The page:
The Rock and Roll Vote
Friday, November 07, 2003
burn, hollywood, burn

Music Firms Turn to Each Other to Survive

so sony and bmg are merging, emi is going to buy warner music, etc. etc. if these mergers are approved, there will soon be only 3 major labels.

here's the conclusion of the article, by the LA Times' Jeff Leeds:

Some artist representatives predicted the two deals would mean more trouble for aspiring artists. Simon Renshaw, co-head of the music division of artist management powerhouse the Firm, said with fewer labels, musicians could be pressured to sign contracts that give the companies a piece of their merchandise and sponsorship income, areas that have traditionally belonged solely to the artists.

"You'll have the control of the development and marketing channels in the hands of four or possibly three people," Renshaw said. "This is bad news for artists."

i have to disagree, at least in the long run. what i see here is the last gasp of a dying major label system. and while in the short term this will likely lead to a greater number of major label artists getting screwed, that's not too much of a change from the way things have been in the past. what this will do is open the door a little wider for independent labels and artists who release their own music. as content providers (mtv, radio, etc.) have more channels/stations/time to fill, and as the major labels' rosters shrink, and if the corruption abates a bit, there'll be a demand for more content than the majors can provide.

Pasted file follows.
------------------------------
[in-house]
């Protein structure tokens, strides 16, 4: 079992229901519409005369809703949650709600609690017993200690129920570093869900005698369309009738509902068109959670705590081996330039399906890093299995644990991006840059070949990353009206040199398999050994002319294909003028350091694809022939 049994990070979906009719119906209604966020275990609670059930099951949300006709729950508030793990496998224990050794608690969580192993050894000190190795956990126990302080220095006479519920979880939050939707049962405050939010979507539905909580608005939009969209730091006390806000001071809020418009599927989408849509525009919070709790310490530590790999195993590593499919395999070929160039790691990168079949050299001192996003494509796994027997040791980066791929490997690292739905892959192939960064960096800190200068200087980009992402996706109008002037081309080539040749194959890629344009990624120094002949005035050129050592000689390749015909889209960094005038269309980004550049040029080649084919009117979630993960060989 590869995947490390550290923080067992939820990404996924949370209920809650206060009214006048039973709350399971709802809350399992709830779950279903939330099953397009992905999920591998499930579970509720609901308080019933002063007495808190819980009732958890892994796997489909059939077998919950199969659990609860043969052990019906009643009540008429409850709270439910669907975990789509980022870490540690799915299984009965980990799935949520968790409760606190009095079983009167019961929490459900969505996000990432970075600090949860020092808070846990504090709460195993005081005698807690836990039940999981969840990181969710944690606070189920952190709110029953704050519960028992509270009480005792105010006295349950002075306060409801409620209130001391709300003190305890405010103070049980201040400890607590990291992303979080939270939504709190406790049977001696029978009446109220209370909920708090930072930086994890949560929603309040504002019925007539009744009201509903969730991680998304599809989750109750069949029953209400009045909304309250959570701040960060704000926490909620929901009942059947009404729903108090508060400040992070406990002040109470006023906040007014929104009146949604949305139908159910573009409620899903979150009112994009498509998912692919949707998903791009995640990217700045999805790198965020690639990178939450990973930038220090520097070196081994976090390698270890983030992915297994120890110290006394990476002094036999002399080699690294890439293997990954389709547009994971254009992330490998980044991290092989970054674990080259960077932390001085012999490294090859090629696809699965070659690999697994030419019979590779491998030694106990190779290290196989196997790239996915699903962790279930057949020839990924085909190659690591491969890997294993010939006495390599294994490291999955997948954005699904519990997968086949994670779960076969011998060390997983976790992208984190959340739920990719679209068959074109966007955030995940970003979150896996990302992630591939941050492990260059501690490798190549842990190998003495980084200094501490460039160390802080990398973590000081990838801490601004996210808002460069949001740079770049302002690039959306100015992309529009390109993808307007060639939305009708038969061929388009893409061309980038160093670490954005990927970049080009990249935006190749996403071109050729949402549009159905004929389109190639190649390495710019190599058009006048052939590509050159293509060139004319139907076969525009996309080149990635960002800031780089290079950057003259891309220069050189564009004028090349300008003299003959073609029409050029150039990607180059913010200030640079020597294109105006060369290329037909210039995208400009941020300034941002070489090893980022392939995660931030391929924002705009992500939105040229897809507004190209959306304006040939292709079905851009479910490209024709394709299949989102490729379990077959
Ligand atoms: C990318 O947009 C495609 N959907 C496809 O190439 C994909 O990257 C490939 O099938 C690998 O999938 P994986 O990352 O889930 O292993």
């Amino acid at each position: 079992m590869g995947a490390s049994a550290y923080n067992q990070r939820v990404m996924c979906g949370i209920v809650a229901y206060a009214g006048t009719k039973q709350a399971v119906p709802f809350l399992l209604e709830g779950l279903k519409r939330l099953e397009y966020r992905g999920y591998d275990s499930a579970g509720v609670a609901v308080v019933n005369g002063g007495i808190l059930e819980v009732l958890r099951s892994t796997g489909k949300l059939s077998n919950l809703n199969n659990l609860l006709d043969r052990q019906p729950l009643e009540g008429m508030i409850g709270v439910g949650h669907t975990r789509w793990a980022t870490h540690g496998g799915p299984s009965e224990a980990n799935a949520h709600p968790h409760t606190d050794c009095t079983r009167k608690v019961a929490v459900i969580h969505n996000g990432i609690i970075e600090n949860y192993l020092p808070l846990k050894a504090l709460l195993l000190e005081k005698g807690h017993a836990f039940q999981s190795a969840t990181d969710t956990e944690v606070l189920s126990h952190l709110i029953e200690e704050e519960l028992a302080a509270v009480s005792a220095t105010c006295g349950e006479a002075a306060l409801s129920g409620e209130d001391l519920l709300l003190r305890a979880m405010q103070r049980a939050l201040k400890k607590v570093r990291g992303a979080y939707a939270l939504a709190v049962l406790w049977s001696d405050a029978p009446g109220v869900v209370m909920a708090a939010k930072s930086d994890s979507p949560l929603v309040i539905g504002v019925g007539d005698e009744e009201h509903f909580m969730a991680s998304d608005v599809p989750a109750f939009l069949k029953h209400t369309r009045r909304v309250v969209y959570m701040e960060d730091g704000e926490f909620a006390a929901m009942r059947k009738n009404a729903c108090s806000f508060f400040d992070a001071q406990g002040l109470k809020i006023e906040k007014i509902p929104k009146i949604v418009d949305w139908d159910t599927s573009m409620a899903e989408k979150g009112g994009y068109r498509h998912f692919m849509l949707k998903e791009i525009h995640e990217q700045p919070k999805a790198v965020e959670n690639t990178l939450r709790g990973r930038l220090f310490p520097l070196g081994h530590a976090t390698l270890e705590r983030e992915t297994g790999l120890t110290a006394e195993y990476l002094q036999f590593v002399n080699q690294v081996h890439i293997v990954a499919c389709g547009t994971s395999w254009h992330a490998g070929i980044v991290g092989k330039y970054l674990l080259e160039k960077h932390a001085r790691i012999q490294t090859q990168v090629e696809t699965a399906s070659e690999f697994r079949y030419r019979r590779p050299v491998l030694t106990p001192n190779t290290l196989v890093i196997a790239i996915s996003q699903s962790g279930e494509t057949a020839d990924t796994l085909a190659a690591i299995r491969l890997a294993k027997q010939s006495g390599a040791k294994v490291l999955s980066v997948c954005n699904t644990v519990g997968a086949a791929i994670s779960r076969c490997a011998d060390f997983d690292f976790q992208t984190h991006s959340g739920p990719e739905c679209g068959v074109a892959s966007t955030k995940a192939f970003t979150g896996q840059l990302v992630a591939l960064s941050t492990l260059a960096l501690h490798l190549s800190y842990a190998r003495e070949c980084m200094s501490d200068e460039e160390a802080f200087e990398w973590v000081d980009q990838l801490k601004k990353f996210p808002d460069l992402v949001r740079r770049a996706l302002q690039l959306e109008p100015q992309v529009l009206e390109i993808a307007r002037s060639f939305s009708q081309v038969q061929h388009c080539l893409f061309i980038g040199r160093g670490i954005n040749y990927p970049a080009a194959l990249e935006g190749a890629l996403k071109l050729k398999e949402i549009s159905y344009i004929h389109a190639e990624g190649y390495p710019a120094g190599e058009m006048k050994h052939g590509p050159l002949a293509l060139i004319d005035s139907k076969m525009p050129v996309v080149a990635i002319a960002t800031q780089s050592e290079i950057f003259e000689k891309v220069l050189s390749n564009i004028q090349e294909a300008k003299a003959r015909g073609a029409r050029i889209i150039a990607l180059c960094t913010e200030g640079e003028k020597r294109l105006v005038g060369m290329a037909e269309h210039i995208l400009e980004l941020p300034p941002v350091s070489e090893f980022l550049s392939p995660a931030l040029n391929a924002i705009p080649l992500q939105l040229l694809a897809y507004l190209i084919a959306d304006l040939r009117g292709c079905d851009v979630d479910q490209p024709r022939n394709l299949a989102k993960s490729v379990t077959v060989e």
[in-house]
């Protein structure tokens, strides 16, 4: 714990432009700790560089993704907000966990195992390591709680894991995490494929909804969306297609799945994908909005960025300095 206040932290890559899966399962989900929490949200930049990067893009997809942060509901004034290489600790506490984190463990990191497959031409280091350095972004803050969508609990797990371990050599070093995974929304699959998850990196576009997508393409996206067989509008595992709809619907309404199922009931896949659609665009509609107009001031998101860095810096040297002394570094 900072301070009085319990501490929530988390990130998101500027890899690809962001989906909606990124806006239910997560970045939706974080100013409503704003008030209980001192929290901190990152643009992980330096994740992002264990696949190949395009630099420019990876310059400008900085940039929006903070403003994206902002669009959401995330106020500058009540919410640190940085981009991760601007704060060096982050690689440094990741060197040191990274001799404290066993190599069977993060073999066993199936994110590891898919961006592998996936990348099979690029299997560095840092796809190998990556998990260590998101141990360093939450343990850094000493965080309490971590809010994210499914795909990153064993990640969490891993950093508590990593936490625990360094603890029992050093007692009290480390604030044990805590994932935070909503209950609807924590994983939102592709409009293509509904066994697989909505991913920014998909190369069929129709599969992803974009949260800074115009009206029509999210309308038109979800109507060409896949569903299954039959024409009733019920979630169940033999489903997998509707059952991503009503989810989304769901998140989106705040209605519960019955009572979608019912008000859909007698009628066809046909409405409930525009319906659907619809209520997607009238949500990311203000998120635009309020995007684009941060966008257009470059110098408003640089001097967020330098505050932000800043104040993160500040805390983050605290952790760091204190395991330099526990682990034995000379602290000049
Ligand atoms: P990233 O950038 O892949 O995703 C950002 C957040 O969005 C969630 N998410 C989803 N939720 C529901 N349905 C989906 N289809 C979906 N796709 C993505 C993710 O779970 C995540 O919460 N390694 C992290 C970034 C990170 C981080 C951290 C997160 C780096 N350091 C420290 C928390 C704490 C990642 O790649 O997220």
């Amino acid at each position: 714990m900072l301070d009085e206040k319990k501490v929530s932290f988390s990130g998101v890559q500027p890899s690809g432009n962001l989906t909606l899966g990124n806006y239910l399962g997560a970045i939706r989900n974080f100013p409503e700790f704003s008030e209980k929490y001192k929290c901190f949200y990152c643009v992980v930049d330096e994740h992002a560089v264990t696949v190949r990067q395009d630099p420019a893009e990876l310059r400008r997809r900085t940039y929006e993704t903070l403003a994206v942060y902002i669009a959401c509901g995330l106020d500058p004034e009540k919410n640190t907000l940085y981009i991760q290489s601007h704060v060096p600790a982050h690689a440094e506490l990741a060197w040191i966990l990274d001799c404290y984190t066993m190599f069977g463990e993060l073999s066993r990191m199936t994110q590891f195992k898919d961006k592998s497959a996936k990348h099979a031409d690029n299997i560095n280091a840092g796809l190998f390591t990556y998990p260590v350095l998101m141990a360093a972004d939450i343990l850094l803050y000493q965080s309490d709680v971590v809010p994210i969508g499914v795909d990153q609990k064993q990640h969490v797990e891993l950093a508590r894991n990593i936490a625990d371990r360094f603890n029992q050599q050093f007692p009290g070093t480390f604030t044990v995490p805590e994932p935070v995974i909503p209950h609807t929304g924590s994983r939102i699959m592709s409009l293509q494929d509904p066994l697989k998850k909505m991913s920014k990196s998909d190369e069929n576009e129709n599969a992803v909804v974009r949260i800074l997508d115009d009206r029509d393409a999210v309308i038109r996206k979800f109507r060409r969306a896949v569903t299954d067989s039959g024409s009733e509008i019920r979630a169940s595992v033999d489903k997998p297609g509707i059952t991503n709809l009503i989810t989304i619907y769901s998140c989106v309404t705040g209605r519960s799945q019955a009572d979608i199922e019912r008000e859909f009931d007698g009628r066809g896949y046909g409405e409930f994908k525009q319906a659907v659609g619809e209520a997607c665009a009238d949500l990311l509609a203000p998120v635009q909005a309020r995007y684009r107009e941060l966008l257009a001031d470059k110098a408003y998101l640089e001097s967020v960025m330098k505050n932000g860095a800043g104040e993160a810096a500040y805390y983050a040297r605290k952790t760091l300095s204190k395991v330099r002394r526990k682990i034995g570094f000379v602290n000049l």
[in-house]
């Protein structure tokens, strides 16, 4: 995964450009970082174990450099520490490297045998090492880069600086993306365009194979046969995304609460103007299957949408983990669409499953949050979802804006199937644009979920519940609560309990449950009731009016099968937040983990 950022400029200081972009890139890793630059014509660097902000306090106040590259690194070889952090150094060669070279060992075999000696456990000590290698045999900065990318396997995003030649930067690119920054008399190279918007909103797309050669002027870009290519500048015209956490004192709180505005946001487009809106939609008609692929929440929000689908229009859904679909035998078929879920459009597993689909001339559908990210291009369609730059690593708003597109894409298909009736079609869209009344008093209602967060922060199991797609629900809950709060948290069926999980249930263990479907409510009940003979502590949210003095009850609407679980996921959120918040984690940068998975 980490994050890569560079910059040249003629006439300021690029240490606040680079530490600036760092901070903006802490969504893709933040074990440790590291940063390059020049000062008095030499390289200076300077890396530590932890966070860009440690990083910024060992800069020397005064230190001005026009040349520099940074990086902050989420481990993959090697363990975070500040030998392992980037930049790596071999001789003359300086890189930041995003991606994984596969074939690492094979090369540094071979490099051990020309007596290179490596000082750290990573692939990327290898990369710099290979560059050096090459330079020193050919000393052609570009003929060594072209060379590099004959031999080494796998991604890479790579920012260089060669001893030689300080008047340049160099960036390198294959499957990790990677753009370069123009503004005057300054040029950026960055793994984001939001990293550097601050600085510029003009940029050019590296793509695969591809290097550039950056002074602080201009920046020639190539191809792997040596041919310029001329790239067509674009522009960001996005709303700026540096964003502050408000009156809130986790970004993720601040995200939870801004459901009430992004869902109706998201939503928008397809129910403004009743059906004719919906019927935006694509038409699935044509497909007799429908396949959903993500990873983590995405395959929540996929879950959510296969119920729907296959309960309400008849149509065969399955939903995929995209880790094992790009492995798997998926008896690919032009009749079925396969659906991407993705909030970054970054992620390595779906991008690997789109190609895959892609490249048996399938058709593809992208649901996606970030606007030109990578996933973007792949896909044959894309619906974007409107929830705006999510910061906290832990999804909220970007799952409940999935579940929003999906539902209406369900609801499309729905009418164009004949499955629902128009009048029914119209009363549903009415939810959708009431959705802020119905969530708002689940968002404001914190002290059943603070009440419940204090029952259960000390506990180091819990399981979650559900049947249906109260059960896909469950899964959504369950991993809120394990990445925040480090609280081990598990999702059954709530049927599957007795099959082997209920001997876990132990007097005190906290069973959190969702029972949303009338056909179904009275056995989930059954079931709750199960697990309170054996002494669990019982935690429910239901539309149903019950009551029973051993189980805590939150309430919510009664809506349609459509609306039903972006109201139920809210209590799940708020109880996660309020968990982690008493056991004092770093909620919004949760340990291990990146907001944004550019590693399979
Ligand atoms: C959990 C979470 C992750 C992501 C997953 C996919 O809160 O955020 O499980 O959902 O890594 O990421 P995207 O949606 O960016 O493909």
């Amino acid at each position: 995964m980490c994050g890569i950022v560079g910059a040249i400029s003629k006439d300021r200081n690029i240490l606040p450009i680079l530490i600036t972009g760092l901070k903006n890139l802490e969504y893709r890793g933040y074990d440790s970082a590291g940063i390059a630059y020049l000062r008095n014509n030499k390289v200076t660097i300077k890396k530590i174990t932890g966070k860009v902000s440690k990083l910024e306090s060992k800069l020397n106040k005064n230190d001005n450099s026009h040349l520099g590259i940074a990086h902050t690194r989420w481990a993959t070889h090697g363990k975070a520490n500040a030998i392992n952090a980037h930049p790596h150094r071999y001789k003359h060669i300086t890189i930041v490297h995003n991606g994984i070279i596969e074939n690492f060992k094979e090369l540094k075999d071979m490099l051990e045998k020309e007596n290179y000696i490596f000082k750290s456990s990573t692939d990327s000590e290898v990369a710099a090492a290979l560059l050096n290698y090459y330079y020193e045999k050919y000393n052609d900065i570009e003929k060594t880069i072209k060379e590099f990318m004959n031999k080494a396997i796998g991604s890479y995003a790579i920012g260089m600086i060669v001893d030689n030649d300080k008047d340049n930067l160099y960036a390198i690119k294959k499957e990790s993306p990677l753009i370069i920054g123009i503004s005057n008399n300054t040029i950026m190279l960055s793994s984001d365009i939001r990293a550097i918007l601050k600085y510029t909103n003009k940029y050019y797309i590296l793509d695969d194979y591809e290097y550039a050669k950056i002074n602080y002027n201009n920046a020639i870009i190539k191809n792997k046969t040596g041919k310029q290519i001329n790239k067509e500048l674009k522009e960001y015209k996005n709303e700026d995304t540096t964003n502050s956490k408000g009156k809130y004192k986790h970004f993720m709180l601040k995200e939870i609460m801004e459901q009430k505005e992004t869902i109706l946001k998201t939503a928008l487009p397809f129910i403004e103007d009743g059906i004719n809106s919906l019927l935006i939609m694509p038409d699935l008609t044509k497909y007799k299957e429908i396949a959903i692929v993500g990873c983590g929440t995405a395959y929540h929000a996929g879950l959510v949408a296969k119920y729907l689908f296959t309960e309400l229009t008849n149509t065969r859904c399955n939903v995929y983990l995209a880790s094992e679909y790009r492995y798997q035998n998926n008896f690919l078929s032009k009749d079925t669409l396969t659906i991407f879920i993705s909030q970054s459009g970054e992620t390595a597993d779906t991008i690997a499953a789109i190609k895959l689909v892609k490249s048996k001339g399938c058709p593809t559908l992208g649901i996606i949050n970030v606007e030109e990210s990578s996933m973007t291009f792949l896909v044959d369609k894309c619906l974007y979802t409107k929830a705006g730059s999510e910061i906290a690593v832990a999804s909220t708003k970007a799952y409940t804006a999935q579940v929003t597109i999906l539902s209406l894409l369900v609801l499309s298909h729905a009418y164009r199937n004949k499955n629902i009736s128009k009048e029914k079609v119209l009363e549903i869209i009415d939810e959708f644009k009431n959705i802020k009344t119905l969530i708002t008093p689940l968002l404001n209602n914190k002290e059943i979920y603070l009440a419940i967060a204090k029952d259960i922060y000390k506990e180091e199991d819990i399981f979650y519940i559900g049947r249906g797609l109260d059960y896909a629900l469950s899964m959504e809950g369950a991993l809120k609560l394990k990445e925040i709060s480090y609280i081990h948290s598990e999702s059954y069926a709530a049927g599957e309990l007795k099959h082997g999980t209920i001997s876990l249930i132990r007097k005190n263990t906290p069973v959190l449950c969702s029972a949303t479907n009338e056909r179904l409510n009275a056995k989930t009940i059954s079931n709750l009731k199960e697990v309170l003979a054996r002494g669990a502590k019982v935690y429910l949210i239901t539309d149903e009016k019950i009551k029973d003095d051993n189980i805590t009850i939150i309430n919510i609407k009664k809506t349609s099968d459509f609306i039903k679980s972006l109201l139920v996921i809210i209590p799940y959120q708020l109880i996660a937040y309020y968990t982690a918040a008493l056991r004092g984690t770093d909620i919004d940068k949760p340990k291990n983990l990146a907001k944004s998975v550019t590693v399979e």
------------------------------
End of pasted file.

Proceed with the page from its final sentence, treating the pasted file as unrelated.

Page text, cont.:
you don't need a major label to make a video that looks great these days.

you don't need a huge, expensive, studio to record music that sounds compelling.

and, if you don't have to buy a Bently for the executive vice president of Universal and a Geo each for two people in the marketing department before you start making a profit on your record, you don't need to sell millions of copies of a record to live comfortably. if you do, it's all gravy.

but you knew all that already, and what does this have to do with politics? a distribution system, different from the one we have now, or at least coexistant with the one we have now, is coming. That's what all this internet music nastiness is about.

It will eventually get here. remember those commercials where someone walks into a motel, and asks about watching a movie, and is told that that hotel has every movie, ever? that is not too far away. at all.

right now, if you know what you are doing, you can get almost any movie ever made onto your computer within 2 days. if there isn't a house party tonight, I'm going to go over to a friend's house and watch the matrix revolutions in his living room. and the same is true with music. remember the big lebowski?

dude: "what about the new Strokes album, walter?"
walter: "forget the album, dude... you want the new strokes album?" looks at watch. "what time is it?" (mumbled)"Shit, i can get you the new strokes album by 3:00! with covers!"

so the demand is there, and those people criminilized by the MPAA/RIAA are not downloading because they want to steal, or because they hate musicians or movie makers, but because downloading is the fastest and in some cases the only way to access what they want to see or hear. an